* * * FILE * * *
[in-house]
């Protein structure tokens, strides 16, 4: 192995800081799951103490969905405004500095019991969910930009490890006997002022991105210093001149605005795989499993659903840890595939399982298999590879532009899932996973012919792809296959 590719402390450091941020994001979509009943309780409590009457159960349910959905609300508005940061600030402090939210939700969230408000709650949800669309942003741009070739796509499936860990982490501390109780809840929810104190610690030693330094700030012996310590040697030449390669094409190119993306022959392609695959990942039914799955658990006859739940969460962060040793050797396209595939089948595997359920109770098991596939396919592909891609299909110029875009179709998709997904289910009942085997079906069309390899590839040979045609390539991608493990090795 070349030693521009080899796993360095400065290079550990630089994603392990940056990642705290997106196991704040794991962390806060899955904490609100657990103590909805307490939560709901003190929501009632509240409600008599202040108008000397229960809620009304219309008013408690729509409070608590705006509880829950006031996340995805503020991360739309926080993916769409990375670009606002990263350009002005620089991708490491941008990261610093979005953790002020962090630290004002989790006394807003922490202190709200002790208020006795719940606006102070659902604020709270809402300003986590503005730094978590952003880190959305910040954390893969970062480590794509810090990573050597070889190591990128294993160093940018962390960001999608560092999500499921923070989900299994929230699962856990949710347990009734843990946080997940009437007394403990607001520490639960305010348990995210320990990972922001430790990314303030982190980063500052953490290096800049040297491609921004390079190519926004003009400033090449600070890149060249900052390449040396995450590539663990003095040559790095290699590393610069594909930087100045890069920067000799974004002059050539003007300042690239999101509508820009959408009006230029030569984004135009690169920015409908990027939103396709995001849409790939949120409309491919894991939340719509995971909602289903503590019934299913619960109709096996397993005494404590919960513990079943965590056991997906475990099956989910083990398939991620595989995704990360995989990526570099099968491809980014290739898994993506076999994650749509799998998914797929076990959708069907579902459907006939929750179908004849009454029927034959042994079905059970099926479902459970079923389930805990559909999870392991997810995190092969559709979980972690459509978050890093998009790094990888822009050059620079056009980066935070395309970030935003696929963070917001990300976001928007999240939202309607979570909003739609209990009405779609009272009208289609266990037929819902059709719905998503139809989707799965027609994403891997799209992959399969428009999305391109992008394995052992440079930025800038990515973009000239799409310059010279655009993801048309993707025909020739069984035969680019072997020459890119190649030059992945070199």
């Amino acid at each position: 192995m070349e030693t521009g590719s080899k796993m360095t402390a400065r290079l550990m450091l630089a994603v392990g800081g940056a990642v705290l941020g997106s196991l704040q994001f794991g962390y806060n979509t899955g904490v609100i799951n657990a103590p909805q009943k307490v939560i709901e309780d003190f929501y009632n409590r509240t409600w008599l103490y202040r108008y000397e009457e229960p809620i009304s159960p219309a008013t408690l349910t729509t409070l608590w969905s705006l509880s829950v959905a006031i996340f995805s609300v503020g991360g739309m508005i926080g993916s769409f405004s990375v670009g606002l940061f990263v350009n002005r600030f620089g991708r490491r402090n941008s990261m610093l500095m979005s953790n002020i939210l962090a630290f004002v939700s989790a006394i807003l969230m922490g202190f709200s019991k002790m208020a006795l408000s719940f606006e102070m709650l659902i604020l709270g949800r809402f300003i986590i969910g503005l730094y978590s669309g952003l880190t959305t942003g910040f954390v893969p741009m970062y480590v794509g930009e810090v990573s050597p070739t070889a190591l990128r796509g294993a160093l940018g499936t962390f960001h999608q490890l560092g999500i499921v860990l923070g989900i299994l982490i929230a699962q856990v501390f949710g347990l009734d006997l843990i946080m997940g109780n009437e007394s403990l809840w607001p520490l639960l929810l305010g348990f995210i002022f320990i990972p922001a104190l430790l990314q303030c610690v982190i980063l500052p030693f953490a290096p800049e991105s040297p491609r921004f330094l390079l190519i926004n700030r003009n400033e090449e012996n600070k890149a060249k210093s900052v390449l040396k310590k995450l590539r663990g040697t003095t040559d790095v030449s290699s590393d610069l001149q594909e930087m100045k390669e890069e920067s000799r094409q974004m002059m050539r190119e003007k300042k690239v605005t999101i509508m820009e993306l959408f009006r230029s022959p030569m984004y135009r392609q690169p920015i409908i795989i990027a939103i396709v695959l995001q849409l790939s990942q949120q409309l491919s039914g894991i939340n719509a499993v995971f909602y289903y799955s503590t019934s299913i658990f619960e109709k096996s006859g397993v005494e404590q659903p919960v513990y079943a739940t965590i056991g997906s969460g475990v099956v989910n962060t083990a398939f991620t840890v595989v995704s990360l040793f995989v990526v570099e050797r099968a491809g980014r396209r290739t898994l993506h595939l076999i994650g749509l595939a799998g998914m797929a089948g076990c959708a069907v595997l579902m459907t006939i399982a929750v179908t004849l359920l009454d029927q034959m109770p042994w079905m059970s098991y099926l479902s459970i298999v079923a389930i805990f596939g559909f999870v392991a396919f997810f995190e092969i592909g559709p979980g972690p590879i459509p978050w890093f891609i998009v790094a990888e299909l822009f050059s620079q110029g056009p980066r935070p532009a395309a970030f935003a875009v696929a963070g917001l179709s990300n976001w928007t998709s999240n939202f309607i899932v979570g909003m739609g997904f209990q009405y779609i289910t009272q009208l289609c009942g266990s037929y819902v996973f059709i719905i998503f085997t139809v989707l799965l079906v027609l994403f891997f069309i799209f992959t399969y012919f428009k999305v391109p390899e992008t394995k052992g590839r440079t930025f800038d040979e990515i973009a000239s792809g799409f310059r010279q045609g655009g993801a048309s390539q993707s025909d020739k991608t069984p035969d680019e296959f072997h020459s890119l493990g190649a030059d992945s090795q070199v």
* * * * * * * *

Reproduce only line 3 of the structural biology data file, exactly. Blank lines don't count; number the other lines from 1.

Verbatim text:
């Amino acid at each position: 192995m070349e030693t521009g590719s080899k796993m360095t402390a400065r290079l550990m450091l630089a994603v392990g800081g940056a990642v705290l941020g997106s196991l704040q994001f794991g962390y806060n979509t899955g904490v609100i799951n657990a103590p909805q009943k307490v939560i709901e309780d003190f929501y009632n409590r509240t409600w008599l103490y202040r108008y000397e009457e229960p809620i009304s159960p219309a008013t408690l349910t729509t409070l608590w969905s705006l509880s829950v959905a006031i996340f995805s609300v503020g991360g739309m508005i926080g993916s769409f405004s990375v670009g606002l940061f990263v350009n002005r600030f620089g991708r490491r402090n941008s990261m610093l500095m979005s953790n002020i939210l962090a630290f004002v939700s989790a006394i807003l969230m922490g202190f709200s019991k002790m208020a006795l408000s719940f606006e102070m709650l659902i604020l709270g949800r809402f300003i986590i969910g503005l730094y978590s669309g952003l880190t959305t942003g910040f954390v893969p741009m970062y480590v794509g930009e810090v990573s050597p070739t070889a190591l990128r796509g294993a160093l940018g499936t962390f960001h999608q490890l560092g999500i499921v860990l923070g989900i299994l982490i929230a699962q856990v501390f949710g347990l009734d006997l843990i946080m997940g109780n009437e007394s403990l809840w607001p520490l639960l929810l305010g348990f995210i002022f320990i990972p922001a104190l430790l990314q303030c610690v982190i980063l500052p030693f953490a290096p800049e991105s040297p491609r921004f330094l390079l190519i926004n700030r003009n400033e090449e012996n600070k890149a060249k210093s900052v390449l040396k310590k995450l590539r663990g040697t003095t040559d790095v030449s290699s590393d610069l001149q594909e930087m100045k390669e890069e920067s000799r094409q974004m002059m050539r190119e003007k300042k690239v605005t999101i509508m820009e993306l959408f009006r230029s022959p030569m984004y135009r392609q690169p920015i409908i795989i990027a939103i396709v695959l995001q849409l790939s990942q949120q409309l491919s039914g894991i939340n719509a499993v995971f909602y289903y799955s503590t019934s299913i658990f619960e109709k096996s006859g397993v005494e404590q659903p919960v513990y079943a739940t965590i056991g997906s969460g475990v099956v989910n962060t083990a398939f991620t840890v595989v995704s990360l040793f995989v990526v570099e050797r099968a491809g980014r396209r290739t898994l993506h595939l076999i994650g749509l595939a799998g998914m797929a089948g076990c959708a069907v595997l579902m459907t006939i399982a929750v179908t004849l359920l009454d029927q034959m109770p042994w079905m059970s098991y099926l479902s459970i298999v079923a389930i805990f596939g559909f999870v392991a396919f997810f995190e092969i592909g559709p979980g972690p590879i459509p978050w890093f891609i998009v790094a990888e299909l822009f050059s620079q110029g056009p980066r935070p532009a395309a970030f935003a875009v696929a963070g917001l179709s990300n976001w928007t998709s999240n939202f309607i899932v979570g909003m739609g997904f209990q009405y779609i289910t009272q009208l289609c009942g266990s037929y819902v996973f059709i719905i998503f085997t139809v989707l799965l079906v027609l994403f891997f069309i799209f992959t399969y012919f428009k999305v391109p390899e992008t394995k052992g590839r440079t930025f800038d040979e990515i973009a000239s792809g799409f310059r010279q045609g655009g993801a048309s390539q993707s025909d020739k991608t069984p035969d680019e296959f072997h020459s890119l493990g190649a030059d992945s090795q070199v």